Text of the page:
From the sidelines Was it accident or design that the president’s historic proclamation on holding the Northern Provincial Council (NPC) election came at the same time that the president’s brother, Economic Development Minister Basil Rajapaksa was in New Delhi as the president’s special envoy, to hold talks with India’s top officials? A statement from the [...]


Northern elections – three ‘Ds’, three ‘Rs’ and the Indian conundrum


From the sidelines

Was it accident or design that the president’s historic proclamation on holding the Northern Provincial Council (NPC) election came at the same time that the president’s brother, Economic Development Minister Basil Rajapaksa was in New Delhi as the president’s special envoy, to hold talks with India’s top officials? A statement from the High Commission of Sri Lanka in New Delhi couched in typically bland diplomatic language said India’s External Affairs Minister Salman Khurshid “welcomed the proclamation made by the President of Sri Lanka on 5 July to the Commissioner of Elections to hold elections to the Northern Provincial Council.”

The two ministers discussed a range of bilateral issues and reiterated their commitment “to strengthening the deep and abiding friendship between India and Sri Lanka,” the High Commission statement said. What it did not say was that Khurshid had urged that the 13th Amendment to the constitution (13A) be implemented, and requested that its provisions not be diluted. This was reported in the Indian media.

In Colombo, minister and cabinet spokesman Keheliya Rambukwella described Basil Rajapaksa’s visit as a mission to explain to New Delhi the proposed changes to the 13th Amendment (13A). If there were underlying tensions in the relationship caused by developments on the ground in Sri Lanka, the Indian officials did not betray them – publicly at least.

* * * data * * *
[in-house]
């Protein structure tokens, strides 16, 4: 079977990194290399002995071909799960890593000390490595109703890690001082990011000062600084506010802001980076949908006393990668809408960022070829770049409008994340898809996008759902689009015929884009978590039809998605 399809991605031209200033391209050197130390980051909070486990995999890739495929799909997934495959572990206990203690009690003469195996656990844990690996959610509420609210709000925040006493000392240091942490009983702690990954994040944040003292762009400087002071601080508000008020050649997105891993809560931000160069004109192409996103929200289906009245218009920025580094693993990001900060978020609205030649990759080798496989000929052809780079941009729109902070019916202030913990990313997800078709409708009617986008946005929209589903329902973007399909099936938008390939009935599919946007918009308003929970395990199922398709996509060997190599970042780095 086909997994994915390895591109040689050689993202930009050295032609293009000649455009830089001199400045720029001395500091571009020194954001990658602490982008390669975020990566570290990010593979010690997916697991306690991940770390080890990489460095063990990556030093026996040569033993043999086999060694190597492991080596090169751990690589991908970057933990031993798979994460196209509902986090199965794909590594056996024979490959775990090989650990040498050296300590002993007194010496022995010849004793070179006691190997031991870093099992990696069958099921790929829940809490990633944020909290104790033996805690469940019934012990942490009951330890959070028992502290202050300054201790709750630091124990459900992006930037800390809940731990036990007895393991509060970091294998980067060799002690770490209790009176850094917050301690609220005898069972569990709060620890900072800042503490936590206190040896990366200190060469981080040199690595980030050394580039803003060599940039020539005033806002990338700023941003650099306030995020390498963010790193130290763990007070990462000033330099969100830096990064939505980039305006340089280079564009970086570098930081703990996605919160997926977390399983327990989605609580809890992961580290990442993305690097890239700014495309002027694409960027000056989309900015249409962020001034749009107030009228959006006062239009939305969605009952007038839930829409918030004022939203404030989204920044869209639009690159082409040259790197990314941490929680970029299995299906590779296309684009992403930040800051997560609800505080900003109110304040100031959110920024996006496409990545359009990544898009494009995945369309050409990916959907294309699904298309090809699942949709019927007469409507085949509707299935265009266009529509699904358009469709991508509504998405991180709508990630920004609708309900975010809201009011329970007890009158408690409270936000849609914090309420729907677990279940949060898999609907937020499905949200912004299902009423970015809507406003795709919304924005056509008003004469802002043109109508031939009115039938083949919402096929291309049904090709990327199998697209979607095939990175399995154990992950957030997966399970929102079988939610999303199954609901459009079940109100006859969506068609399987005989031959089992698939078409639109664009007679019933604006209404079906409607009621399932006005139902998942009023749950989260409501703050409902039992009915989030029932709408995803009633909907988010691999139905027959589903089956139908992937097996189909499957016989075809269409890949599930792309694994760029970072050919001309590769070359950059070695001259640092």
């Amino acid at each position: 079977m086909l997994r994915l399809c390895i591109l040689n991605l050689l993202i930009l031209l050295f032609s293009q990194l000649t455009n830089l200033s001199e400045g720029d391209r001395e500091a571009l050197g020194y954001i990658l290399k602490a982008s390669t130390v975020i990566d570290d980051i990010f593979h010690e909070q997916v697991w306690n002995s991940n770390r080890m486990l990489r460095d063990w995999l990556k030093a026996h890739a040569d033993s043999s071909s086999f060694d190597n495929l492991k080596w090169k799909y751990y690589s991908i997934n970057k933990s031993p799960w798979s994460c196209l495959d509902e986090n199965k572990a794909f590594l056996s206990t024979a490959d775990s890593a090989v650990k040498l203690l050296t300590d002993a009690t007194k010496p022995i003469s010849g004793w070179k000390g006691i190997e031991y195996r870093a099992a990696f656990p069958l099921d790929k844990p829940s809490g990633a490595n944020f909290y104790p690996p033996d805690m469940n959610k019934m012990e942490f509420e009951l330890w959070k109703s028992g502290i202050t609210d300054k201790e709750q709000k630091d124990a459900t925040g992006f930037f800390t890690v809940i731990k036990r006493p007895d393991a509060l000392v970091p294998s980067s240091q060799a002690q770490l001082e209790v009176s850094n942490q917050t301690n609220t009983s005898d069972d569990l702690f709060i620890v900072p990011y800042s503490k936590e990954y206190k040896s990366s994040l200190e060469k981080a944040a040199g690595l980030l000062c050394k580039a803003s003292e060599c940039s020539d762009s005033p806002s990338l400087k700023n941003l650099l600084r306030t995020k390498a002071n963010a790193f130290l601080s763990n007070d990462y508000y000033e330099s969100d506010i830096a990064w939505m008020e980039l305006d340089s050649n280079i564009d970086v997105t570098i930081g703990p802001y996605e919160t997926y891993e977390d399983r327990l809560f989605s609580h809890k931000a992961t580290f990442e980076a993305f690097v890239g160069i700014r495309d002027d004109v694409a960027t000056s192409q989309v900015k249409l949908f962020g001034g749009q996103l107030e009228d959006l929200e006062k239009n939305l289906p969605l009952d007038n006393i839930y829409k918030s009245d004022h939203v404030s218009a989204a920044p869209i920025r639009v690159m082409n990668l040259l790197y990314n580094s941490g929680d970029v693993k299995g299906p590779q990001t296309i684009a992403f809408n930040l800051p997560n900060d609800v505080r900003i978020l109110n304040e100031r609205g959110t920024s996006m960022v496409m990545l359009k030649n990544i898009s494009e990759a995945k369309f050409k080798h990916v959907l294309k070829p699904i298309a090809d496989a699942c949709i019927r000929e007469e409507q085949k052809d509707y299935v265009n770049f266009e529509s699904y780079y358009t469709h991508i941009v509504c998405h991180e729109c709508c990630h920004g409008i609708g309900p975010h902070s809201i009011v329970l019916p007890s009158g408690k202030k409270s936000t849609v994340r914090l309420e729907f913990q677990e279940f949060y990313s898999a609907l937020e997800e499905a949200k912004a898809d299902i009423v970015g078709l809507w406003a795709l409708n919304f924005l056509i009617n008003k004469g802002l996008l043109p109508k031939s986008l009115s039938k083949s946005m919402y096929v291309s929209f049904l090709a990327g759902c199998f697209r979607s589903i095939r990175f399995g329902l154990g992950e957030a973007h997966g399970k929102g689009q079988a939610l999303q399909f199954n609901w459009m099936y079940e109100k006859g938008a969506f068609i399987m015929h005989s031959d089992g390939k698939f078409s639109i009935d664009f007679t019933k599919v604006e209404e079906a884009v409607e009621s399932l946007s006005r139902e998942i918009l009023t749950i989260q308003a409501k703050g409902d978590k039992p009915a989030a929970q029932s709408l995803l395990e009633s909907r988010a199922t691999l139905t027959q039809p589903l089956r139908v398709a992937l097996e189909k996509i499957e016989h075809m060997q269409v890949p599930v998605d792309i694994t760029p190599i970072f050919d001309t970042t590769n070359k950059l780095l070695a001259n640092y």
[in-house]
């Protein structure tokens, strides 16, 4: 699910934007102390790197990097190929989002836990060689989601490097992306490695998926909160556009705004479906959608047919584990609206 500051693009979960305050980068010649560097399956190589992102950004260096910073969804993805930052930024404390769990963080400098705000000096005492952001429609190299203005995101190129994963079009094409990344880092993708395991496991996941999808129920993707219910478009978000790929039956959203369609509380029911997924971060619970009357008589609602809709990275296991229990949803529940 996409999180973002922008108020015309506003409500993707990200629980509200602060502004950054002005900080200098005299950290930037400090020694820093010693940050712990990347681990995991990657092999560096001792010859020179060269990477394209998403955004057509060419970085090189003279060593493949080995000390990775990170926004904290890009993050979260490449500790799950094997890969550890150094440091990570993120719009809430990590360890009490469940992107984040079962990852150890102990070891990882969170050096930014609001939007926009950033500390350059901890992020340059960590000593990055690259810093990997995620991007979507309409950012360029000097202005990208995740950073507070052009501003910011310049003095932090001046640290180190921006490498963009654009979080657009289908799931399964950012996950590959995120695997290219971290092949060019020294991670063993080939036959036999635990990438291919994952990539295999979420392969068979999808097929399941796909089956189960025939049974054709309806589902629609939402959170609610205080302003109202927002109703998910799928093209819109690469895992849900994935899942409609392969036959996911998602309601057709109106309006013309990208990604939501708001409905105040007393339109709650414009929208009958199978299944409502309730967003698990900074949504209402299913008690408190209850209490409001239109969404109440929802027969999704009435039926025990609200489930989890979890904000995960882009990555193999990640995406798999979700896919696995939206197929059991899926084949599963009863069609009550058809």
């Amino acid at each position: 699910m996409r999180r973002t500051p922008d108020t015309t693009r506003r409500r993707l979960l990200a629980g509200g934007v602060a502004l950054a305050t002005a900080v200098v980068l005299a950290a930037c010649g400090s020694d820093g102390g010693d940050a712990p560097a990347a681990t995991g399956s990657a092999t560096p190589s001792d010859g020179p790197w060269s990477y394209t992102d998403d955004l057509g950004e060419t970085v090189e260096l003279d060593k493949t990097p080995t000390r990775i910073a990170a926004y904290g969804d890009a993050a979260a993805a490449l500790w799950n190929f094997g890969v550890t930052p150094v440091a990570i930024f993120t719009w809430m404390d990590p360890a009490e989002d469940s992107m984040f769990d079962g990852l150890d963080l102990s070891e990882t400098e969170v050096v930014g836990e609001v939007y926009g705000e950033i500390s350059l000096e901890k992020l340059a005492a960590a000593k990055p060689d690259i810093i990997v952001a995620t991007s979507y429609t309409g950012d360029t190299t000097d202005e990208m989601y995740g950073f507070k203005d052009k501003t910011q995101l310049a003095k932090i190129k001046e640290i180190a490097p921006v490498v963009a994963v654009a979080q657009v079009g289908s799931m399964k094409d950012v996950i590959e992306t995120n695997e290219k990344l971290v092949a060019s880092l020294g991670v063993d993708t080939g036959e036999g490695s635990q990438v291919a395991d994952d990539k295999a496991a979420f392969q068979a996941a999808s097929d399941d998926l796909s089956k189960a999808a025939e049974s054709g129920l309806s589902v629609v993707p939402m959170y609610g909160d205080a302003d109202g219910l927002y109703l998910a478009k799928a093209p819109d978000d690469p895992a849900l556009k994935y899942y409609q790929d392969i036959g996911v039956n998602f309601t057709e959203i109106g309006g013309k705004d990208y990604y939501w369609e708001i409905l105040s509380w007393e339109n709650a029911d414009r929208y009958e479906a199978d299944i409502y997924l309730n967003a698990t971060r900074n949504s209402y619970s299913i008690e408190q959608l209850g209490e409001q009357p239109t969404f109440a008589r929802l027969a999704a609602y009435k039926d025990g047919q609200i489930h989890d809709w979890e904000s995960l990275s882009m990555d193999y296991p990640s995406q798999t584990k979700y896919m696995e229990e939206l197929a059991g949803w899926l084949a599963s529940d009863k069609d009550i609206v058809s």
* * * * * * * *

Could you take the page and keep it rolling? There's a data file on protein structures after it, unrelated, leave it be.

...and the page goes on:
Menon’s visit 

Rajapaksa also met India’s National Security Advisor (NSA) Shivshankar Menon and Foreign Secretary Ranjan Mathai. When Menon arrives in Colombo for talks with President Rajapaksa (slated for Tuesday 9th July) it is anyone’s guess how that meeting will be coloured by the polarized political climate that prevails in Colombo with regard to the Indo Lanka Accord and the 13A. A section within the government that seems to find favour with the SLFP leadership is lobbying intensely to either repeal the 13A or truncate the powers it confers to the provinces. The possibility of repeal would now seem remote with the announcement of the NPC election.

A Parliamentary Select Committee (PSC) set up to discuss these issues is set to meet for the first time on the same day that Menon meets the president. With not a single Opposition party billed to participate so far, it is doubtful how useful the PSC’s one-sided conclusions will be, in an exercise that was intended to bring about an agreement on a solution to the national question. The only outward sign that New Delhi has influenced Colombo in its deliberations is seen in the government’s delay in presenting the 19th amendment, which contains the proposed changes, in parliament. It would appear that this move is on hold till after the NPC election in September, and after the Commonwealth Heads of Government Meeting (CHOGM) in November as well.

Since the war’s end India has been consistent in applying a ‘soft power’ approach in its relations with its small neighbour. This is seen in the determined efforts to assist with reconstruction and rehabilitation in the conflict affected areas, the credit lines and grants for development projects, and the promotion of cultural and educational exchanges/activities. Sending the Kapilavasthu relics as part of the Sambudhatva Jayanthi celebrations was perhaps a high point in these efforts.